15. “We're probably somewhere pretty close to a bottom.” – Fund manager Barton Biggs [September 2008]

16. “The fundamentals of our economy are strong.” – US Senator John McCain [Sept 15, 2008]

17. “We remain committed to examining all strategic alternatives to maximize shareholder value.” – Lehman Bros. CEO Dick Fuld, shortly before Lehman went bankrupt [Sept 2008]


18. “It’s a huge bull market rally.” – Jim Cramer, CNBC [June 2009]

Just as Seymour’s Pompous Prognostications proved devastating for those investors who remained complacent due to those false assurances, today’s investors would be wise to educate themselves on the real risks and vulnerabilities they face today. In order to preserve their wealth over the coming years, investors need to make wise, informed decisions, stop being complacent, and avoid following the false assurances of politicians and financial experts. With countless risks and vulnerabilities facing the world, the next 20 years will not be the same as the last 20 years.

Friday, 3 July 2009

Economic Expectations

David Tice, please tell these pollyannas what's really going on!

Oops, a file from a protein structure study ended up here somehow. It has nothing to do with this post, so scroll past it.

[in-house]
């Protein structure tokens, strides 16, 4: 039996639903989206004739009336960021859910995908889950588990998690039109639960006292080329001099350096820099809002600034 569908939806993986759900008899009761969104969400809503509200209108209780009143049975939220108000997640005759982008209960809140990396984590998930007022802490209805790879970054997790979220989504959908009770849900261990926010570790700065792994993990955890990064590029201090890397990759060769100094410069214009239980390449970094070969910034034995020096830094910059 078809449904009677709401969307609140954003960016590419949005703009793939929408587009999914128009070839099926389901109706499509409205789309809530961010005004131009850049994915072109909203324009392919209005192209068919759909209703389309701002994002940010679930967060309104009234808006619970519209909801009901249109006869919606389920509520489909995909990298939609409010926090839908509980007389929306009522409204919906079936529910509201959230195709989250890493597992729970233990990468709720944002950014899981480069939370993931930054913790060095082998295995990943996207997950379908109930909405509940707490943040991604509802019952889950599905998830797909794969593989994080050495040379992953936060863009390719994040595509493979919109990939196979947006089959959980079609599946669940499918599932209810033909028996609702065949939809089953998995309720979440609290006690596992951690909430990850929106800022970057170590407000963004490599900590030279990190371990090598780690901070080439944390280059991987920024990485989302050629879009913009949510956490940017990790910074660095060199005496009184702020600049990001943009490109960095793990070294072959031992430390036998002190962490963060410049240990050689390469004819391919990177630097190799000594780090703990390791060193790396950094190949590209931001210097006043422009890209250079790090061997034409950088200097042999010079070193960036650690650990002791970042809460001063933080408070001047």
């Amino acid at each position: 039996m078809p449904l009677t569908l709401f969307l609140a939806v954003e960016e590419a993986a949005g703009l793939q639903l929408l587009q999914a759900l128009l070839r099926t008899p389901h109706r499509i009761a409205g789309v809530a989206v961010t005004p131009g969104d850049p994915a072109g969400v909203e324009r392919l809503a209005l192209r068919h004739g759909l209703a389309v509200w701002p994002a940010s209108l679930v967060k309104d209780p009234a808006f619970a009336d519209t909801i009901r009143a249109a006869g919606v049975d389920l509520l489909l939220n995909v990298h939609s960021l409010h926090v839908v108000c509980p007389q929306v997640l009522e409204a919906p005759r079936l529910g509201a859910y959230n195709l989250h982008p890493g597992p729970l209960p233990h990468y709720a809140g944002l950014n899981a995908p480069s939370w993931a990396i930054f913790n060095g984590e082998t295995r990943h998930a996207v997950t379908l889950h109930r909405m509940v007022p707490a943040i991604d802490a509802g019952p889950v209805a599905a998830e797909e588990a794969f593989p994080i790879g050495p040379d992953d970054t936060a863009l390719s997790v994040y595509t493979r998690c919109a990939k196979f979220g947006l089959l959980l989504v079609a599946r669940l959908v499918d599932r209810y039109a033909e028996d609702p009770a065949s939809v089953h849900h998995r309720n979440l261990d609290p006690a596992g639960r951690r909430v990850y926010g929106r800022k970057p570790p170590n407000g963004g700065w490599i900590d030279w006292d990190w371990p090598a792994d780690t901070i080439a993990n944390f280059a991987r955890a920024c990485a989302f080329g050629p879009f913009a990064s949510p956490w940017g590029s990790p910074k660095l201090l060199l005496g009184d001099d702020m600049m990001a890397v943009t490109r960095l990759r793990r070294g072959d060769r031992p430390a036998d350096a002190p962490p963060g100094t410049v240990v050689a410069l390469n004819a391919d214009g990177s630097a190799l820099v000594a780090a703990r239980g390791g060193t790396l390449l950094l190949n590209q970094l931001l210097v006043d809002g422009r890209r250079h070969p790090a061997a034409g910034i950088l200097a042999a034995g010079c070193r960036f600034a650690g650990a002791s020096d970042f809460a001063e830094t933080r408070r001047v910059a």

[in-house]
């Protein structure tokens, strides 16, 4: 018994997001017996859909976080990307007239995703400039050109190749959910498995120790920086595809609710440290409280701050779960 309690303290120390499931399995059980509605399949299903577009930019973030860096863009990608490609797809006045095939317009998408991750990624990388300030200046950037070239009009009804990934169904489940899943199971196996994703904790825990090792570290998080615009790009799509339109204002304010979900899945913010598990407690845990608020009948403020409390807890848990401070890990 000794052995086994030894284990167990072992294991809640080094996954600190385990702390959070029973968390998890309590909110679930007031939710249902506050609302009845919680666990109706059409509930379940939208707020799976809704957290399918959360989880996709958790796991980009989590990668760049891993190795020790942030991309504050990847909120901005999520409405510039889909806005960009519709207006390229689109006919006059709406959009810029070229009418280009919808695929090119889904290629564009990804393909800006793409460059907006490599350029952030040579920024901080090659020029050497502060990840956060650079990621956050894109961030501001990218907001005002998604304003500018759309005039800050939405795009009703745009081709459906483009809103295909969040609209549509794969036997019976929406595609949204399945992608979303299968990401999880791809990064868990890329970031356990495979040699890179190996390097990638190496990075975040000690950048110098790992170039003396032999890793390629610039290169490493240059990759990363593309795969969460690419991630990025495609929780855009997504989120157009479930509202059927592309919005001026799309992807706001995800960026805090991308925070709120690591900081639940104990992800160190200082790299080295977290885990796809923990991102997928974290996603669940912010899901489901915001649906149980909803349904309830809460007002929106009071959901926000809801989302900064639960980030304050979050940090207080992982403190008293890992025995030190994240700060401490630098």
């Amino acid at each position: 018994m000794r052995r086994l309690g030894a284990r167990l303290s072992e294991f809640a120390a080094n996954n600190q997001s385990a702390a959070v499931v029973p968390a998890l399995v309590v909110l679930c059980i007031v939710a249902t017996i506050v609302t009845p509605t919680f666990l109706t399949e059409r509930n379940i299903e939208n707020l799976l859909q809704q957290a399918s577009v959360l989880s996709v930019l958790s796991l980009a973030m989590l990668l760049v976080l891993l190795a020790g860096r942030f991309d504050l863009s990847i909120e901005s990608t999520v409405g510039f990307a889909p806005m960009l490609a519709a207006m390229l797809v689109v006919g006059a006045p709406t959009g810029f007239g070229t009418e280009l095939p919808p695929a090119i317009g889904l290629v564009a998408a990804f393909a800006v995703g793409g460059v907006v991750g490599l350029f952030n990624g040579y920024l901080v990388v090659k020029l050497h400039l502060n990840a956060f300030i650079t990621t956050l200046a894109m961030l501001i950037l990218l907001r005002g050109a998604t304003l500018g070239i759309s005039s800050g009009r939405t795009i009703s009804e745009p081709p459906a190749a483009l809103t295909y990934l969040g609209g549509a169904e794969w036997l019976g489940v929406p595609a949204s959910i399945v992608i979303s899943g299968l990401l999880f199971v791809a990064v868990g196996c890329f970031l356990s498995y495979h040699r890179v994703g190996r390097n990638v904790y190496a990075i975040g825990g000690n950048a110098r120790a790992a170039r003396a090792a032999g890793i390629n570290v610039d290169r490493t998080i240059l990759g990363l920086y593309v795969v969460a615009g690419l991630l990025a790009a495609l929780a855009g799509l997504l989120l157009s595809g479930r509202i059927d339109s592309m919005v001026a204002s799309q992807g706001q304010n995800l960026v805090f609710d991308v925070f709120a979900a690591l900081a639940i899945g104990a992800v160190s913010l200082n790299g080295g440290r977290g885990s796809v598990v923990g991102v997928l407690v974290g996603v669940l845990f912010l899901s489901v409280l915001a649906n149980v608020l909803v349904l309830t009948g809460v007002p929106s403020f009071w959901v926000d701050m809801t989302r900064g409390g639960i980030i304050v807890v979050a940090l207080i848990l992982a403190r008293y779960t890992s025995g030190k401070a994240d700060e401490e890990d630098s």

Thursday, 2 July 2009

Down, down, down ....

Great graphic I got from Barry Ritholtz's The Big Picture blog. It is interesting to see what is really happening in this depression. The data tells the story. That's why I am such a believer in technical analysis over fundamental analysis. Charts can tell you what's happening today. The rate of decline in job losses may be weakening, but the trend is still down. It will stay in a downtrend until it isn't anymore. That's the nature of trend following. I will say the recovery is on its way when that REDLINE start to turn up. The stock market will probably turn well before jobs, but to say RECOVERY is on the way for the average American without that redline turning up is just disingenuous.